Asia Werner stands outside her home in West Chester Township Wednesday, April 1, 2020. Werner is a student at University of Cincinnati’s College of Nursing but is now taking online classes at home due to the coronavirus (COVID-19) pandemic. She had a heart transplant when she was one and she has an immune disorder called CVID (Combined Immune Deficiency Syndrome) that makes her highly susceptible to infection. Asia would normally be staying in a dorm on the University of Cincinnati campus but the threat of coronavirus has forced her to stay at home to avoid contact with others. She has placed stuffed animals in the front windows to bring a smile to faces of those who may pass by. NICK GRAHAM / STAFF

She had a heart transplant at 1. Now, this West Chester woman stays home in fear

Unless she reveals them, she looks like a typical 20-year-old sophomore at the University of Cincinnati.

But when Ohio Gov. Mike DeWine recommended Ohioans remain at home to reduce the risk of spreading the coronavirus, Asia Werner was given a stiffer, more serious sentence. She became a prisoner in her grandparents’ West Chester home. With every step outside, every time she comes in close contact with someone, she increases her chances of getting the potentially deadly COVID-19.

Asia Naomi Maria Werner has cheated death enough already.

The 2018 Lakota West High School graduate had a heart transplant when she was 1 that requires her to take medications to suppress her immune system. She also has been diagnosed with common variable immune deficiency (CVID), a disorder that impairs the immune system and makes it easier for her to get sick.

To reduce those chances, she normally gives herself an antibody infusion every week, but doctors have told her the infusions are useless against the COVID-19.

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If she must play Russian Roulette versus the virus she wants to hold an empty gun. So she mostly stays indoors. Her “most exciting” outside activity is walking through a cemetery off Cincinnati Dayton Road and reading the headstones of people who were living during the Spanish flu of 1918, one of the deadliest pandemics in history.

She has been homebound from nursing school since the beginning of March. Her social life consists of talking to her grandparents, who are her legal guardians, and communicating with friends and UC classmates on video chats.

“Life was perfect a few months ago,” Werner said. “In an instant I went from being independent and loving life to absolutely stir crazy and lonely.”

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Then Werner remembers her medical journey. Coronavirus doesn’t seem like such an inconvenience.

Her biological mother, 18 at the time, gave birth on Dec. 22, 1999 at Good Samaritan Hospital in Cincinnati. Asia was nine weeks premature with multiple heart defects. She spent nearly half of her first year in Good Samaritan and Cincinnati Children’s Hospital Medical Center undergoing multiple surgeries.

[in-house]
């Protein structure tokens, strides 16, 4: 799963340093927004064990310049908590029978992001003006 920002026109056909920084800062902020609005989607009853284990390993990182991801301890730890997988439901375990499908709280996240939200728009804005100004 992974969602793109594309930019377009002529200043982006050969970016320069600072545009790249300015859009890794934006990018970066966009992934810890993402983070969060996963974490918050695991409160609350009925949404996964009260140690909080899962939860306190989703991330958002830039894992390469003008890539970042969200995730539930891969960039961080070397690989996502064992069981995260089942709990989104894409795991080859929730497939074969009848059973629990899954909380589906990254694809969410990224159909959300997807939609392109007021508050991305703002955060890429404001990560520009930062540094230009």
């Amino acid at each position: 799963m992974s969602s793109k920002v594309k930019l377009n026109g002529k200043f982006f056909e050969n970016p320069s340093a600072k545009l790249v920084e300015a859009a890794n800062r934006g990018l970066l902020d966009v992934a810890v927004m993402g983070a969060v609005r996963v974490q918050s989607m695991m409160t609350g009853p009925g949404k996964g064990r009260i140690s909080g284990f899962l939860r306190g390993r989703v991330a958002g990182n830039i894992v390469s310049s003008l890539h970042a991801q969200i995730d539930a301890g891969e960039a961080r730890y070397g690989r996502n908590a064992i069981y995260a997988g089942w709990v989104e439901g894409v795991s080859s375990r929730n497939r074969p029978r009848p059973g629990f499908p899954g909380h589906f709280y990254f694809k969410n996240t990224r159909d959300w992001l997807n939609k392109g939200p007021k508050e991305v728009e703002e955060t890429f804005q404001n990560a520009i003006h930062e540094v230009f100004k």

At 9 months old and out of surgical options she was placed on a heart transplant list, and by her first birthday, her life expectancy was being measured in hours, said her grandmother, Dawn Werner, 61.

Werner remembers looking at Asia lying in the Intensive Care Unit and thinking she was near death. The nurses asked her to leave the room so they could remove one of the Werner’s tubes. She walked down the hall to the waiting room.

A few minutes passed and one of Werner’s doctors arrived.

“What’s the matter?” she asked fearing the worst.

“Could you come out here?” the doctor said.

Three nurses were there.

“She has a heart?” her grandmother asked.

“Yes,” one nurse said. “She has a heart.”

A 7-month-old boy in Iowa had died and he was an organ donor. Now, 19 years later, the family believes the boy “still watches over” Werner.

The heart transplant began that night, Werner’s first birthday, and ended the next morning. Every year she celebrates her birthday on Dec. 22, then marks the anniversary of “heart day” on Dec. 23. Then, two days later, it’s Christmas.

“Lots to celebrate,” Asia Werner said.

The transplant has given Werner the opportunity to graduate from high school, then pursue her lifetime ambition, earning her degree from the UC College of Nursing.

“Her life has been a testament to what organ donation can do,” her grandmother said.

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There have been other health struggles. She has had a few cases of pneumonia and nearly died in 2015 when she got sick on a cruise ship. She flew home and by the time she was hospitalized, her temperature reached 105 degrees. She could feel the heat “radiating” off her body, she said.

“That almost killed me,” said Werner, who was hospitalized for two weeks. “That was bad. That was not fun.”

During her senior year at Lakota West, Werner was accepted into UC’s College of Nursing, a prestigious program.

Two years later, her grandmother said Werner is “knocking it out of the ballpark because she loves what she’s doing.”

Werner described her sophomore year as “magical” because of the clinicals.

“It’s a whole different world,” she said. “Every day is something different. It was a dream come true just like I pictured my life being.”

Then the coronavirus arrived. Now that picture is cloudy.

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